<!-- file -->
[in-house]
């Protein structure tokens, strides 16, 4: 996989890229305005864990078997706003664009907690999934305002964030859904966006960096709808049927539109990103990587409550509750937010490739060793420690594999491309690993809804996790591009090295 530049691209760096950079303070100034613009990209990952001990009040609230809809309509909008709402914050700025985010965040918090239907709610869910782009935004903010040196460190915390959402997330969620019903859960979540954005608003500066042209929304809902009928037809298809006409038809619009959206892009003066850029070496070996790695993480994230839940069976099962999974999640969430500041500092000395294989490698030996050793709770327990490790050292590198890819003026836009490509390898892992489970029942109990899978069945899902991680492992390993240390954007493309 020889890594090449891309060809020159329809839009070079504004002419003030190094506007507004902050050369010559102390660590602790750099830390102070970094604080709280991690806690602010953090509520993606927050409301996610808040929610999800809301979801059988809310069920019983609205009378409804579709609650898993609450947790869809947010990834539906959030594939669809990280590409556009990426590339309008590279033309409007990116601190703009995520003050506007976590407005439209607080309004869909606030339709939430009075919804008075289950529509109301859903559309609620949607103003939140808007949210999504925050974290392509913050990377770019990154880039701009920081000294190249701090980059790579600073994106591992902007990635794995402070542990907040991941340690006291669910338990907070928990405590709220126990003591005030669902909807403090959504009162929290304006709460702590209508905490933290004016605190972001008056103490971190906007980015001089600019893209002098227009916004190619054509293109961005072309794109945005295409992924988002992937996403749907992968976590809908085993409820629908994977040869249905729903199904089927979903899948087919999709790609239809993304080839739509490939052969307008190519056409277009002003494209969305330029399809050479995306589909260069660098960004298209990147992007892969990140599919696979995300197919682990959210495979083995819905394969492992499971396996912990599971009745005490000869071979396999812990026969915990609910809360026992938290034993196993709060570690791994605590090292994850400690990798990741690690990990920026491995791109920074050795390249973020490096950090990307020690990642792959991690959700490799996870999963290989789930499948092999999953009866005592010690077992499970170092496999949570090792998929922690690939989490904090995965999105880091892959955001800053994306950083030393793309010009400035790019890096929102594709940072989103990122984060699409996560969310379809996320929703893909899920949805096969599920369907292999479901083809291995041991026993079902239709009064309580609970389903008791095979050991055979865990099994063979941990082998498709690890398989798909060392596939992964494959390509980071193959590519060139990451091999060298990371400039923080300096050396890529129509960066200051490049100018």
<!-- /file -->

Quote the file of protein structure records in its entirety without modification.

[in-house]
């Protein structure tokens, strides 16, 4: 996989890229305005864990078997706003664009907690999934305002964030859904966006960096709808049927539109990103990587409550509750937010490739060793420690594999491309690993809804996790591009090295 530049691209760096950079303070100034613009990209990952001990009040609230809809309509909008709402914050700025985010965040918090239907709610869910782009935004903010040196460190915390959402997330969620019903859960979540954005608003500066042209929304809902009928037809298809006409038809619009959206892009003066850029070496070996790695993480994230839940069976099962999974999640969430500041500092000395294989490698030996050793709770327990490790050292590198890819003026836009490509390898892992489970029942109990899978069945899902991680492992390993240390954007493309 020889890594090449891309060809020159329809839009070079504004002419003030190094506007507004902050050369010559102390660590602790750099830390102070970094604080709280991690806690602010953090509520993606927050409301996610808040929610999800809301979801059988809310069920019983609205009378409804579709609650898993609450947790869809947010990834539906959030594939669809990280590409556009990426590339309008590279033309409007990116601190703009995520003050506007976590407005439209607080309004869909606030339709939430009075919804008075289950529509109301859903559309609620949607103003939140808007949210999504925050974290392509913050990377770019990154880039701009920081000294190249701090980059790579600073994106591992902007990635794995402070542990907040991941340690006291669910338990907070928990405590709220126990003591005030669902909807403090959504009162929290304006709460702590209508905490933290004016605190972001008056103490971190906007980015001089600019893209002098227009916004190619054509293109961005072309794109945005295409992924988002992937996403749907992968976590809908085993409820629908994977040869249905729903199904089927979903899948087919999709790609239809993304080839739509490939052969307008190519056409277009002003494209969305330029399809050479995306589909260069660098960004298209990147992007892969990140599919696979995300197919682990959210495979083995819905394969492992499971396996912990599971009745005490000869071979396999812990026969915990609910809360026992938290034993196993709060570690791994605590090292994850400690990798990741690690990990920026491995791109920074050795390249973020490096950090990307020690990642792959991690959700490799996870999963290989789930499948092999999953009866005592010690077992499970170092496999949570090792998929922690690939989490904090995965999105880091892959955001800053994306950083030393793309010009400035790019890096929102594709940072989103990122984060699409996560969310379809996320929703893909899920949805096969599920369907292999479901083809291995041991026993079902239709009064309580609970389903008791095979050991055979865990099994063979941990082998498709690890398989798909060392596939992964494959390509980071193959590519060139990451091999060298990371400039923080300096050396890529129509960066200051490049100018």